EGU General Assembly 2022
© Author(s) 2022. This work is distributed under
the Creative Commons Attribution 4.0 License.

Risk perception, regulation, community engagement and acceptance: Navigating the legal and social UK geothermal landscape 

Stacia Ryder1, Mel Rohse2, and Corinna Abesser3
Stacia Ryder et al.
  • 1University of Exeter, Geography, Exeter, UK (
  • 2Global Sustainability Institute, Anglia Ruskin University, Cambridge, UK (
  • 3British Geological Survey, Wallingford, UK (

Deep geothermal energy is regarded as an important renewable source of power and heat that has the potential to occupy a central place in a just energy transition as part of the UK’s strategy to meet its Net Zero Commitment.  Access to deep geothermal energy bears some similar risks to shale gas development, a practice met in the UK with much public concern and controversy. Existing research on shale gas has established that risk perceptions, notably around induced seismicity, were of particular importance to the public and in local communities where exploration was proposed. Furthermore, the UK government’s approach to regulating induced seismicity across these two industries has not been uniform. It thus remains unclear how the exploitation of geothermal energy will be received more broadly, and how the government might regulate geothermal activity .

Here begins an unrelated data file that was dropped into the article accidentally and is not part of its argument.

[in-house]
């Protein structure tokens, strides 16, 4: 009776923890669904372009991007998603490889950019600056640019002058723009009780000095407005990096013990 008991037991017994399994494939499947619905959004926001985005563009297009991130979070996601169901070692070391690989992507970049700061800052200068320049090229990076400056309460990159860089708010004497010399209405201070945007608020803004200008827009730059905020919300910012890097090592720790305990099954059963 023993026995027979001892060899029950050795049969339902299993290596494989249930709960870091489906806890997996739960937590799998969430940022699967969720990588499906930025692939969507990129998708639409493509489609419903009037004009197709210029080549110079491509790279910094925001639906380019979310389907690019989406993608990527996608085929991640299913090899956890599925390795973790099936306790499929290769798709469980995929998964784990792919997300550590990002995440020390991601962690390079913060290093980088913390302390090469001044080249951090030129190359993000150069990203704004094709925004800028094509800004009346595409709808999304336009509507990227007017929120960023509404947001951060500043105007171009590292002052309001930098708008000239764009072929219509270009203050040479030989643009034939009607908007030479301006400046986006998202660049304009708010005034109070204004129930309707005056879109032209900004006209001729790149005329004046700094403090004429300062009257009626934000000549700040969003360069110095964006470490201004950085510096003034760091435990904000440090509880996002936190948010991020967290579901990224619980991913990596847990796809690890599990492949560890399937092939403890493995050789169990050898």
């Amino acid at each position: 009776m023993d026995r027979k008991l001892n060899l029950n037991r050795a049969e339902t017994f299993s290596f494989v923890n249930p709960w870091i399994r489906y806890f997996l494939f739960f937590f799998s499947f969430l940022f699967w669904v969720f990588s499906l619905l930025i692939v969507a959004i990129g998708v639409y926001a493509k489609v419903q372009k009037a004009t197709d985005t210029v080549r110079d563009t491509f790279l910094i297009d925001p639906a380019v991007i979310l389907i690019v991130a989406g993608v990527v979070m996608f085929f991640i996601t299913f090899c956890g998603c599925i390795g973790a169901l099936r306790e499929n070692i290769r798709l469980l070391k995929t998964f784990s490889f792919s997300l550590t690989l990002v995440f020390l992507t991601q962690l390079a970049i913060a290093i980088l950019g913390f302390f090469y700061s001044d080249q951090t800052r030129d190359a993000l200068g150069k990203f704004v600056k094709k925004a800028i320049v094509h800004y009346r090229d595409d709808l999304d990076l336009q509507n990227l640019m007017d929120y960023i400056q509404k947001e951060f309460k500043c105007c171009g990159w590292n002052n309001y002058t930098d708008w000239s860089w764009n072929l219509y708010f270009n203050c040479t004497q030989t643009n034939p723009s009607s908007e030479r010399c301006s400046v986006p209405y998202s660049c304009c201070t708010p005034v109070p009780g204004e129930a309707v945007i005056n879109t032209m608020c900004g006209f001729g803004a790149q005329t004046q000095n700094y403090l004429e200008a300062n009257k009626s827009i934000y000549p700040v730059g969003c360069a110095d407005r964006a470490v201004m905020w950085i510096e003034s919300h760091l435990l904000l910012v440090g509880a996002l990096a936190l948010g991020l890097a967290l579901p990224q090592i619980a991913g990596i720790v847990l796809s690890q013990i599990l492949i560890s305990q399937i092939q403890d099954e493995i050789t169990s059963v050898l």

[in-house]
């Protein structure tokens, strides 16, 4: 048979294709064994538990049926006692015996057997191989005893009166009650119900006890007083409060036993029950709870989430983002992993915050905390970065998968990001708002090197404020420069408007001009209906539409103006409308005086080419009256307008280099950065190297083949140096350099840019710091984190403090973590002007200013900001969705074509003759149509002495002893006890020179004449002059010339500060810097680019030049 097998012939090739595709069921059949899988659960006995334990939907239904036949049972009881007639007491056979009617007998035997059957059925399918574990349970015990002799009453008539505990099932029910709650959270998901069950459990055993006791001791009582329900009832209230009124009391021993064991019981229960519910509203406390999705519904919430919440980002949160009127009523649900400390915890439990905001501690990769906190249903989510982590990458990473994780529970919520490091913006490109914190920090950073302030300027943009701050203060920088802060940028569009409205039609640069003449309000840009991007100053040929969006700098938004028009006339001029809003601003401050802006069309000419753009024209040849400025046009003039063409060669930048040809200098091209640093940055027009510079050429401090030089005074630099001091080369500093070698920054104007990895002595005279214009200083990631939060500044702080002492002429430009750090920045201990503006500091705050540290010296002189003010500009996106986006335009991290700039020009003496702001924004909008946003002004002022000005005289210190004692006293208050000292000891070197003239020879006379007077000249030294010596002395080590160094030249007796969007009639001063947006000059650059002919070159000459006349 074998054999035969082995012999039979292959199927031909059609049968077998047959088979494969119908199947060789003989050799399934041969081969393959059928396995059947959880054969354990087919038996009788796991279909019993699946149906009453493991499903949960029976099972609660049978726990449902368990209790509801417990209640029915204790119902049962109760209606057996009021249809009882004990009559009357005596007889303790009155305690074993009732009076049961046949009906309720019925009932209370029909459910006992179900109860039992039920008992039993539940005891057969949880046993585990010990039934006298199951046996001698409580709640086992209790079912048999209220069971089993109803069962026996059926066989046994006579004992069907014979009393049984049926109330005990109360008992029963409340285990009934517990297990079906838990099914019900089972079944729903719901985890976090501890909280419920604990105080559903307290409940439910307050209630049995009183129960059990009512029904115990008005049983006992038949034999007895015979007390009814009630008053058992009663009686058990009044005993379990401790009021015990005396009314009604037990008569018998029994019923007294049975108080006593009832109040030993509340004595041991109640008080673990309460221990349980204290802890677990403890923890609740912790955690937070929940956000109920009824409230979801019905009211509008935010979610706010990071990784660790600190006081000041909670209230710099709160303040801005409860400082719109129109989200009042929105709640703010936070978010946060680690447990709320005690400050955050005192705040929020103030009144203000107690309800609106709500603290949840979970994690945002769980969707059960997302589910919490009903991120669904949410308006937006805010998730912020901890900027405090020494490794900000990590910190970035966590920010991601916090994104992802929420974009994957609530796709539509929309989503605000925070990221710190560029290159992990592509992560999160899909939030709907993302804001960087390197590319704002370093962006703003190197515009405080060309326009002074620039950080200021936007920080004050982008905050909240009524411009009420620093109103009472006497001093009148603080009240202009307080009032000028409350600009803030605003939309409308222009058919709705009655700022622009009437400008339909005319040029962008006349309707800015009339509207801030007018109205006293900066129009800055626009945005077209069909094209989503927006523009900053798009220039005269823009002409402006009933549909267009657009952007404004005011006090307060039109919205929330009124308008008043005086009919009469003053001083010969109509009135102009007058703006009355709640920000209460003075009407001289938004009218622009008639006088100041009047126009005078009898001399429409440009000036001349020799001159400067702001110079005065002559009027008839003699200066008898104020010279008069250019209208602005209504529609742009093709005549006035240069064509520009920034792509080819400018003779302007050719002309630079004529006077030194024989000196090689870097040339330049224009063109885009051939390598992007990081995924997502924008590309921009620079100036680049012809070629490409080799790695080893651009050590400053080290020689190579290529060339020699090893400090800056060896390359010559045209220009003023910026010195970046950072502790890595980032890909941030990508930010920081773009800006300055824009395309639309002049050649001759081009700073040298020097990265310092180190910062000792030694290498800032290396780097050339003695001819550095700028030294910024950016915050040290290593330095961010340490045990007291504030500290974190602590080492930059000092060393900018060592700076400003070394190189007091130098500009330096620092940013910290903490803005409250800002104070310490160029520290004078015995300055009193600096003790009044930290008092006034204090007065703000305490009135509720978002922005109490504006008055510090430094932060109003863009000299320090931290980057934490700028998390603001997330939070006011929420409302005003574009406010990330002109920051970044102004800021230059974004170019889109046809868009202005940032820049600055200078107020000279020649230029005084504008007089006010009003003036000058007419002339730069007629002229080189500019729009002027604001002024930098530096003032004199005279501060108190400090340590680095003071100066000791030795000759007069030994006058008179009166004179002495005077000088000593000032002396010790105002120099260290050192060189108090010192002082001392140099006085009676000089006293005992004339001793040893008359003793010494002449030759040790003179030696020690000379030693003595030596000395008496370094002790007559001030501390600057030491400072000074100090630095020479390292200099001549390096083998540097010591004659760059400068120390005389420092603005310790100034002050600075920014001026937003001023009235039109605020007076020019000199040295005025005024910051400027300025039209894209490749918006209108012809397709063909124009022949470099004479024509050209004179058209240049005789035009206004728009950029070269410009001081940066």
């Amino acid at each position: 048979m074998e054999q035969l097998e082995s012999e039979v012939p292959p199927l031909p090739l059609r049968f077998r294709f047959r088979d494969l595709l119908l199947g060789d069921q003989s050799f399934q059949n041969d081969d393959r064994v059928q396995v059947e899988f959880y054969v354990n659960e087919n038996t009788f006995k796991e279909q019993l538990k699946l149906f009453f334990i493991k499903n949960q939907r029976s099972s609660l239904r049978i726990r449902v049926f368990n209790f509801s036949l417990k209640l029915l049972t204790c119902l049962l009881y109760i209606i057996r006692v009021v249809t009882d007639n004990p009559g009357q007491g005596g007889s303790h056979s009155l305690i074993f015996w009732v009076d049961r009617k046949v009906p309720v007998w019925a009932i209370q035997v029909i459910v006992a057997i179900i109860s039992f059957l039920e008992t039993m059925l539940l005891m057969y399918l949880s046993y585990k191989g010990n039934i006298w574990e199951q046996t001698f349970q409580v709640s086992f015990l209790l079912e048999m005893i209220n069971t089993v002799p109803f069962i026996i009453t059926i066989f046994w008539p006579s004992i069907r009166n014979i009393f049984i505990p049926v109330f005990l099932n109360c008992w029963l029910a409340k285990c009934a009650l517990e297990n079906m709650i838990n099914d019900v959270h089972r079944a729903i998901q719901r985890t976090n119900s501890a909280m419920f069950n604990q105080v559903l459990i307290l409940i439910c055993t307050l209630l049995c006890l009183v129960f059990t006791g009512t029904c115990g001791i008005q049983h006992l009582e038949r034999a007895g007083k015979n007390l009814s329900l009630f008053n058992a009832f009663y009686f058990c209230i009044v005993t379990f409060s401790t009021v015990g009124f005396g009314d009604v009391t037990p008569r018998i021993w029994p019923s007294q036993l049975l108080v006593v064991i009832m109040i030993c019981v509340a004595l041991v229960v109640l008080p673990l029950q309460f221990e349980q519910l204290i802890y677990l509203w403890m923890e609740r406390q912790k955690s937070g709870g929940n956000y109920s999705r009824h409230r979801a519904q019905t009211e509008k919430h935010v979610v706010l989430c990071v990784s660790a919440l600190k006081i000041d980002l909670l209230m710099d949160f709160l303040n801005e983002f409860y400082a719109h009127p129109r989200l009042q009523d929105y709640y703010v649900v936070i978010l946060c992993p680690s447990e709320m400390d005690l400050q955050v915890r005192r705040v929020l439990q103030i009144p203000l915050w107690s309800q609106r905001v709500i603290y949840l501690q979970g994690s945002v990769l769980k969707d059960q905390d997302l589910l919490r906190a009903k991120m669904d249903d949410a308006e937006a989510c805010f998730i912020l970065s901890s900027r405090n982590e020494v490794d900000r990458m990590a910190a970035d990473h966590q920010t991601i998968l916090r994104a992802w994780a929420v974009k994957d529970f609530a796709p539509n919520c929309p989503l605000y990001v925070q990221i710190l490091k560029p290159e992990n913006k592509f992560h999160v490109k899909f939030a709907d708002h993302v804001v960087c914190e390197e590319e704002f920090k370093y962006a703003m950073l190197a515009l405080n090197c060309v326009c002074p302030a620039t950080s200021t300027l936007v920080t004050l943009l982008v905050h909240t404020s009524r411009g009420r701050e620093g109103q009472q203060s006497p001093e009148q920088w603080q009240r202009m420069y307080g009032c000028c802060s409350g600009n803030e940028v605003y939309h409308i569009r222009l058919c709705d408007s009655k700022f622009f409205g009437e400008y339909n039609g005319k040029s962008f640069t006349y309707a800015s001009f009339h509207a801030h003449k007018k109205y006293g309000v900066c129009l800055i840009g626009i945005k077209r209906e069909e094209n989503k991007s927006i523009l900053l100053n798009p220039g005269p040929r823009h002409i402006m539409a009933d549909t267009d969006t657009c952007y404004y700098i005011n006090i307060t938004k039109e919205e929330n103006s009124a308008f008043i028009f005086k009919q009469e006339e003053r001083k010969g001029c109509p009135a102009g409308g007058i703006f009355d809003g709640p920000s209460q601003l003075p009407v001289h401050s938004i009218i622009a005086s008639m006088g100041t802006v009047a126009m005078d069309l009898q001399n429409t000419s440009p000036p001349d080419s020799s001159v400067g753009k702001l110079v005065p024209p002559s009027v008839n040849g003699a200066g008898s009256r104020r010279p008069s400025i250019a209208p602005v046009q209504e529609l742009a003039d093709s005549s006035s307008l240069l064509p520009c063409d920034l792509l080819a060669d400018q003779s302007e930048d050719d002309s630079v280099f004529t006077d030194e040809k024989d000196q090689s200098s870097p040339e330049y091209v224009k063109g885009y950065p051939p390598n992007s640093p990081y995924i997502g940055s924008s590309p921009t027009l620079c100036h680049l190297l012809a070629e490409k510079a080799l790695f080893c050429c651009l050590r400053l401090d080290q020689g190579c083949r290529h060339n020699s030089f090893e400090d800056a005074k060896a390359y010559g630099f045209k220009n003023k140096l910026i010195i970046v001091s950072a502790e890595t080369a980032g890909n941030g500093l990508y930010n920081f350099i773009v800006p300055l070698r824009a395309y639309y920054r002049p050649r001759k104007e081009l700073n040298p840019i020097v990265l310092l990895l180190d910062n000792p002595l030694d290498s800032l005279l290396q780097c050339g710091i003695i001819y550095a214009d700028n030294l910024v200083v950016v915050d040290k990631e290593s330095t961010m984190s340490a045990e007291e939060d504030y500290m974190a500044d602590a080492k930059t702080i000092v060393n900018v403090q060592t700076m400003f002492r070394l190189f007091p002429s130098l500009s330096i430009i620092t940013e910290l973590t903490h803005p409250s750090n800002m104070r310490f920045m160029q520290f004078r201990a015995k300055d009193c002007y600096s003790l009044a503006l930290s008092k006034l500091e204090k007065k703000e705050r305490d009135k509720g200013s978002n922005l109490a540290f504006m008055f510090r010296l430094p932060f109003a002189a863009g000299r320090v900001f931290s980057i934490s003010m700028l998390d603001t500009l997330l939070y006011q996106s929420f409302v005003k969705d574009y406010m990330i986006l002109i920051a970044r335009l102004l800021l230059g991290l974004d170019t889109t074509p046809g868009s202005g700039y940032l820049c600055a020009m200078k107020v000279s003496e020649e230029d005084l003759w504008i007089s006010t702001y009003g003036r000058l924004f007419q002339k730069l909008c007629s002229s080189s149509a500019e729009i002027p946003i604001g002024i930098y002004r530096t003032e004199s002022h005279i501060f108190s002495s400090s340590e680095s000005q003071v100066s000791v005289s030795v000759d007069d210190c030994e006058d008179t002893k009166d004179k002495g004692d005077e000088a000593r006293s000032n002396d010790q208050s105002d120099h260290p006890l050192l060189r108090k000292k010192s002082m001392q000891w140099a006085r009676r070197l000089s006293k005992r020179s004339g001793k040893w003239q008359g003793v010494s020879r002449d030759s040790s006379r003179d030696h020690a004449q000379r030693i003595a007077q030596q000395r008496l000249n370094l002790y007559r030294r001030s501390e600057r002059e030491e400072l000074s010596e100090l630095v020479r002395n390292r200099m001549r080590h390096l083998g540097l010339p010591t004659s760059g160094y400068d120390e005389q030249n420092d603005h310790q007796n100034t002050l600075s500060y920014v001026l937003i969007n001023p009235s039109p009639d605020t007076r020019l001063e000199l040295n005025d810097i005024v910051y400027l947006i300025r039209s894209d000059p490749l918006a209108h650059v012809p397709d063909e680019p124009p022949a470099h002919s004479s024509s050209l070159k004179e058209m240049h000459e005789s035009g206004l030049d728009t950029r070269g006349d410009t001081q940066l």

The exploration and exploitation of geothermal energy is intrinsically technical, yet geothermal developments also include social, spatial and political aspects that have so far been neglected in geothermal energy research. As such, in this paper we draw on multiple data sets, including interviews with government, industry and public stakeholders to compare and contrast governance approaches and public risk perceptions tied to shale gas and geothermal energy production in the UK. We suggest some key differences between the shale and geothermal energy industries in terms of technologies, social acceptance and implications for climate change. Yet we also point to divergent issues, in terms of a lack of a cohesive regulatory framework or guidance for community engagement tied to geothermal energy, and how this might negatively impact public perceptions of the practice, thwarting social acceptance. In closing, we make recommendations for establishing more systematic geothermal regulations and policies aimed at creating consistent, environmentally sustainable and socially just practices in the industry moving forward. 

How to cite: Ryder, S., Rohse, M., and Abesser, C.: Risk perception, regulation, community engagement and acceptance: Navigating the legal and social UK geothermal landscape , EGU General Assembly 2022, Vienna, Austria, 23–27 May 2022, EGU22-2328,, 2022.

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